But the book is… weird.  BBB wants to fiddle with the cowboys so he takes his Bass, which is about 3x the size of Baxter,  shows up at a ranch, and proves all the ways he and his bass can be useful – melting down a string for a branding iron, using it as a bridge for cows, a wagon, a….  ARGH.  You don’t treat an instrument like that and doing it cutesy in a book like this for kids isn’t going to teach kids how to treat an instrument.  (And yes, I do expect a little realism in my children’s books, even the silly ones… FIT THE WORLD YOUR STORY IS IN)

The words are part of the illustrations and in some places are a little hard to read.  Also, the toddler had ZERO interest in this book when I tried to read it to him.

The music on the CD isn’t bad, but it’s not worth the book.

I’m giving it 2/5 pages for the book and 3/5 musical notes for the CD.  Because I can.

Book Review: Kill Your Darlings by Max Allan Collins

Title: Kill Your Darlings

Author: Max Allan Collins

Format: Paperback, T0r

Published: 1988

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I have a long list of authors I’ve read. I have a slightly shorter list of writers I actually enjoy. I have an even shorter list of those that I look forward to reading every word they write when I get the chance. Max Allan Collins qualifies in the latter exclusive group, so reading Kill Your Darlings, a novel featuring Collins’ writer character Mallory, has definitely been something I’ve looked forward to. And, as usual, Collins does not overall disappoint.

Kill Your Darlings finds Mallory attending Bouchercon, the traveling mystery/crime writers convention that finds itself in a different place each year. With the convention being in Chicago, Mallory ventures from his Iowa home to hobnob with his mystery writing peers, including the man he idolizes, Roscoe Kane. A once successful writer of hard boiled mysteries featuring detective Gat Garson, Kane has fallen off the best seller list and out of relevancy years ago and he’s not afraid to let Mallory and other authors around him know how he feels about that. He also drops hints about possibly finding his way back to the top, but that never comes to pass. Mallory finds Kane dead in his bathtub, apparently having drank himself to death. Mallory, however, believes there may be more to Kane’s death and has a plethora of mystery writing suspects to pick from.

There is so much right about this book. A master of mystery in nearly every form it takes, Collins delivers something with cozy aspects, a touch of hard boiled, a smattering of procedural, all wrapped up in an amateur crime solver package. Mallory is one of the best realized characters I’ve ever read. The reader is able to slip on Mallory like a coat and make his or her way through the mystery with him. This book has a strong, straightforward mystery at its center and revolves around it perfectly.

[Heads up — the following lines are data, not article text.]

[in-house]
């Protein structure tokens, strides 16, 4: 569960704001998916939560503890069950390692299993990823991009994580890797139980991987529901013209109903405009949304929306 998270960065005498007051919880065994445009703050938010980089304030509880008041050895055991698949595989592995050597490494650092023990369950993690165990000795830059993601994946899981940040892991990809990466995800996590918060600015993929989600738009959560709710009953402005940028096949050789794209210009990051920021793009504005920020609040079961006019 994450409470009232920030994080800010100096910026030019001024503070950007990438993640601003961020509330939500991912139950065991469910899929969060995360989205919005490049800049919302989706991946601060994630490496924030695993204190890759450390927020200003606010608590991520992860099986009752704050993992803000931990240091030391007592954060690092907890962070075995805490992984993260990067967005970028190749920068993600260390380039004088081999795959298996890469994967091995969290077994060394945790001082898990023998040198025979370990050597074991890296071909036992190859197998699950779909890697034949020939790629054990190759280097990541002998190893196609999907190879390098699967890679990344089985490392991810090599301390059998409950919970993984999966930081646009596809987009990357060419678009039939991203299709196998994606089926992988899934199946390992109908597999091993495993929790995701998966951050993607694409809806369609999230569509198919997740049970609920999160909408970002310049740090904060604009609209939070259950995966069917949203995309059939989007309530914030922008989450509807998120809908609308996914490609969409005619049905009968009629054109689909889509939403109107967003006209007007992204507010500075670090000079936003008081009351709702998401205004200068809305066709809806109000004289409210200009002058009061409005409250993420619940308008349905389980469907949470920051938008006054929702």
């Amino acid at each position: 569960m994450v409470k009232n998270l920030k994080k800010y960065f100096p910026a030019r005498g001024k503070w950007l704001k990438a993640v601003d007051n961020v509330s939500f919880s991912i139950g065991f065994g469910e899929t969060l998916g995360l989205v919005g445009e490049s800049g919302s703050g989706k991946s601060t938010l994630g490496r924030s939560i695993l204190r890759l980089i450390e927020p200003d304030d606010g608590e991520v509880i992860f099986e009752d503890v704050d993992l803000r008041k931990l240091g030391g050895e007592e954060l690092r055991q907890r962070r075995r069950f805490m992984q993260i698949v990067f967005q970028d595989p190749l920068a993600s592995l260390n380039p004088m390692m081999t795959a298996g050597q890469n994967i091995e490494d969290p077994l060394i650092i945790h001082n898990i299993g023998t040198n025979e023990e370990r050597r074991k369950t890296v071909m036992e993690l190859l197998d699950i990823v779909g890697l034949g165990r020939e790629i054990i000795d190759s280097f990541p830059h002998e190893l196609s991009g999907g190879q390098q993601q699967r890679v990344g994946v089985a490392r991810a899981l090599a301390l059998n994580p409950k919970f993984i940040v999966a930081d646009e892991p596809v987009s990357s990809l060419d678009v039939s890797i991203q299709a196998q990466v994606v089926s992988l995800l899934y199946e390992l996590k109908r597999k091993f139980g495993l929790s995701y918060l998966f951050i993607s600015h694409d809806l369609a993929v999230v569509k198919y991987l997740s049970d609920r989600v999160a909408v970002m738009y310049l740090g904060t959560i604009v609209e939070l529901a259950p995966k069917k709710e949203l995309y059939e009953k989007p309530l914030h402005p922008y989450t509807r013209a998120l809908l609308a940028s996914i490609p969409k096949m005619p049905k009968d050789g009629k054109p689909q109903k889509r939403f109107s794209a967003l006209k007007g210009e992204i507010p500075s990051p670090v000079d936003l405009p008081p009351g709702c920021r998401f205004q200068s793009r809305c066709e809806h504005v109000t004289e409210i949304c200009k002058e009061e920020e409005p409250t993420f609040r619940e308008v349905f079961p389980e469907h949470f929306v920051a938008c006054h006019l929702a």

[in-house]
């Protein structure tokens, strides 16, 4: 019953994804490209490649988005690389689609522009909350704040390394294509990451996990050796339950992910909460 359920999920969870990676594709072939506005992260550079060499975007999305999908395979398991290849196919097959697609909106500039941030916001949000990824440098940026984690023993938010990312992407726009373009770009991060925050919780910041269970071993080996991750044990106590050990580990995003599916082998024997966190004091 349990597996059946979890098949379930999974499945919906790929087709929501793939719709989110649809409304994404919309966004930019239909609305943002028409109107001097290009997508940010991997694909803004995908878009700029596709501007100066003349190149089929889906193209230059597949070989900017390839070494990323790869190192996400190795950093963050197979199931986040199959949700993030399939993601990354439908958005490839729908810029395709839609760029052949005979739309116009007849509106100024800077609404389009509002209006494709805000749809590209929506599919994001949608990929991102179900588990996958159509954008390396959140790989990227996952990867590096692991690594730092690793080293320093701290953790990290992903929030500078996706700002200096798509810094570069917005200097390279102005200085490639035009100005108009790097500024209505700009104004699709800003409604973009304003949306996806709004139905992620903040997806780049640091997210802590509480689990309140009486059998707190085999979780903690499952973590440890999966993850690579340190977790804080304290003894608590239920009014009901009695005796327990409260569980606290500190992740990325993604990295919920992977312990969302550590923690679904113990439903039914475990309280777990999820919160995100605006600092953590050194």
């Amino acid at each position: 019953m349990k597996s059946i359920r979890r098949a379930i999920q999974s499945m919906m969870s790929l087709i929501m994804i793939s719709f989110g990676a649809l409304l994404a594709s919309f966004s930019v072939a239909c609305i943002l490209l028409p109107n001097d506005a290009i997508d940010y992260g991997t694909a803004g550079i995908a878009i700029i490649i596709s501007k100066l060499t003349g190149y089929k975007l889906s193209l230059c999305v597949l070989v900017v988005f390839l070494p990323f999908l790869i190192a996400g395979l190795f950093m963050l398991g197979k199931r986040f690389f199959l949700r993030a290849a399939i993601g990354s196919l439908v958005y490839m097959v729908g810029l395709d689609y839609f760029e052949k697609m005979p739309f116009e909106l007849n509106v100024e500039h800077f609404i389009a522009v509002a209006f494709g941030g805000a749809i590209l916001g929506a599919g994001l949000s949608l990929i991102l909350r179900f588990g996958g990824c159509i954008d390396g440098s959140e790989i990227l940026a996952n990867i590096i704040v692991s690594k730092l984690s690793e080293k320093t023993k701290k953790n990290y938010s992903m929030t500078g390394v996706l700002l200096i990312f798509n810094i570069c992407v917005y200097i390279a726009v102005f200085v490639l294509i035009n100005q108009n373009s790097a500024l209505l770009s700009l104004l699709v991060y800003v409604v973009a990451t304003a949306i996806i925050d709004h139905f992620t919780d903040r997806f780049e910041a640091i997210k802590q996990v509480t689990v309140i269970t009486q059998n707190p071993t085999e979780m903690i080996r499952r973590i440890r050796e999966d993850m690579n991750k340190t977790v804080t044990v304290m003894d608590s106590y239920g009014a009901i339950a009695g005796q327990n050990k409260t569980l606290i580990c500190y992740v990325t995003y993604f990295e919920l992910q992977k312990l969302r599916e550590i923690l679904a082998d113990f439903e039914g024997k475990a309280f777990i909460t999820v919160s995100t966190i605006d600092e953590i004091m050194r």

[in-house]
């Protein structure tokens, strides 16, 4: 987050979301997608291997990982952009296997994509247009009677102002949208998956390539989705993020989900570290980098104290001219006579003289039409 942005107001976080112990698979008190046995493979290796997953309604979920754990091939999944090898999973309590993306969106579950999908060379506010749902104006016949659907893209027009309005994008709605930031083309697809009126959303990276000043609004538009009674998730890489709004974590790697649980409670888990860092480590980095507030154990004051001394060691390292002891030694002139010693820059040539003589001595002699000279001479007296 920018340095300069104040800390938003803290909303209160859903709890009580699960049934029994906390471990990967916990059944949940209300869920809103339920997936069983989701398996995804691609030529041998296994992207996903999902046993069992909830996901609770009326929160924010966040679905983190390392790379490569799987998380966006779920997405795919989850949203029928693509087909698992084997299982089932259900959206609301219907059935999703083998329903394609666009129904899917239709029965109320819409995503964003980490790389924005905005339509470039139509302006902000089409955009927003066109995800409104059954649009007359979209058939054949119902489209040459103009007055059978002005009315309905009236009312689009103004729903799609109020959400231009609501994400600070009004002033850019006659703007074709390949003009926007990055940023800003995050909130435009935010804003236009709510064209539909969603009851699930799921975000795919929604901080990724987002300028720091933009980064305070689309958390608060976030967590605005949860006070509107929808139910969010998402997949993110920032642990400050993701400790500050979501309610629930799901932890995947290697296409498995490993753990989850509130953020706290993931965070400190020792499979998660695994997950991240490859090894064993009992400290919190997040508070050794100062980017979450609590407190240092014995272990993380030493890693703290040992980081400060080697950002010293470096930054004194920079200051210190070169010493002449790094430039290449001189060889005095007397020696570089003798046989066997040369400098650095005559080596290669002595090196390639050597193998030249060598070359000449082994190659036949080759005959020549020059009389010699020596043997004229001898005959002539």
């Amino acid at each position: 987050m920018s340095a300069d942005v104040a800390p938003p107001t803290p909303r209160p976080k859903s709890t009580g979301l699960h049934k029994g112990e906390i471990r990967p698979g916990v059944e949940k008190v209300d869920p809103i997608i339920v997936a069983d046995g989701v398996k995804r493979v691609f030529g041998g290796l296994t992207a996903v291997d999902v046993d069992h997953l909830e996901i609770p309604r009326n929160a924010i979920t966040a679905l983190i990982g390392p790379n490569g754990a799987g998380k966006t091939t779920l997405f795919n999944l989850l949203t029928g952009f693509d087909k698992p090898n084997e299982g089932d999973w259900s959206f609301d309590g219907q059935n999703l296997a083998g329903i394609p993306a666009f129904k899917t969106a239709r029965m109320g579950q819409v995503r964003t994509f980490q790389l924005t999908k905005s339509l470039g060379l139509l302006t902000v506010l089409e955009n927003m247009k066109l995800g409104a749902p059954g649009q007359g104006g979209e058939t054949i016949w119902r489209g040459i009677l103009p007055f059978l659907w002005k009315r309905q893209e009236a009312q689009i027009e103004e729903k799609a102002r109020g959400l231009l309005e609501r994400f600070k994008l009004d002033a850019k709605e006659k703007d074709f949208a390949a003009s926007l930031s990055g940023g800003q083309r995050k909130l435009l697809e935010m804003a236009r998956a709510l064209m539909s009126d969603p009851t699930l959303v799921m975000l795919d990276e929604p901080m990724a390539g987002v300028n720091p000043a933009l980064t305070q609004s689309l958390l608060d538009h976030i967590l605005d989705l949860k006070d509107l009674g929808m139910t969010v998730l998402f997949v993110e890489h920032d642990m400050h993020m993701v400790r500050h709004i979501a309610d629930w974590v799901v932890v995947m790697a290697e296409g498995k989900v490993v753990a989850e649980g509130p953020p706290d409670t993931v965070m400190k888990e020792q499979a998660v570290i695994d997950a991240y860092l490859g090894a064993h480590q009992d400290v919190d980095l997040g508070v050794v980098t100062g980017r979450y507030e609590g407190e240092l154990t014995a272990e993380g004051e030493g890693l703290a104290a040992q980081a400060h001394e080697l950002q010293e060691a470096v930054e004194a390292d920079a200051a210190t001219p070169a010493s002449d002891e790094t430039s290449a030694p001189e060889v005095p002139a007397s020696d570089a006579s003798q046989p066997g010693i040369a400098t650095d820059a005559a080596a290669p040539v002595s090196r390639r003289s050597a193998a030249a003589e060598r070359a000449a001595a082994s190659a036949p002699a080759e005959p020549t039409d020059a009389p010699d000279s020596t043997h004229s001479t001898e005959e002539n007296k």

There is one glaring issue with Kill Your Darlings, however. With the setting being Bouchercon, Collins populated the story with characters that are essentially other real mystery writers, just under different names or, in a couple of cases, combined into composite characters. This is where Collins’ usual deft handling of a story falls short. If you’re a mystery reader at all, many of Collins’s characters will be familiar to you as prominent writers up through the 1980s. The author even feels like it is necessary to explain this in a note at the front of the book, which doesn’t help make the story better, but instead weakens it. At times, because of this conceit, the book almost reads like a pastiche, an attempt by the author to either idolize or scrutinize his peers.

Kill Your Darlings draws four out of five pages. Mallory is Collins at his best in regards to character building, making the lead accessible and fallible all at once. The mystery is solid and builds on itself, allowing the reader to follow Mallory and make assumptions and mistakes in the same way he does. The book’s only failing point is the fact that it set at a real event and utilizes paper thinly veiled versions of real writers, so the tale seems as much of a soapbox about Collins’ peers as it is a mystery tale.

Five out of six bullets is what this one garners.   Every nail is hit with bullet accuracy, but this would have been a better book without it being ‘Murder at Bouchercon’.

 

Book Review: The Osiris Ritual: A Newbury & Hobbes Investigation by George Mann

Title: The Osiris Ritual: A Newbury & Hobbes Investigation

Author: George Mann

Format: Hardback, Tor

Published: 2010

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I am a fan of many things. Book series, recurring characters, occult tales, stories of mystery and investigation, and strong leading characters with twists and turns along the way are top of my ‘What I look for in books’ list. George Mann’s The Osiris Ritual delivers on much of that checklist, but falls short as a tightly woven story unravels into predictability.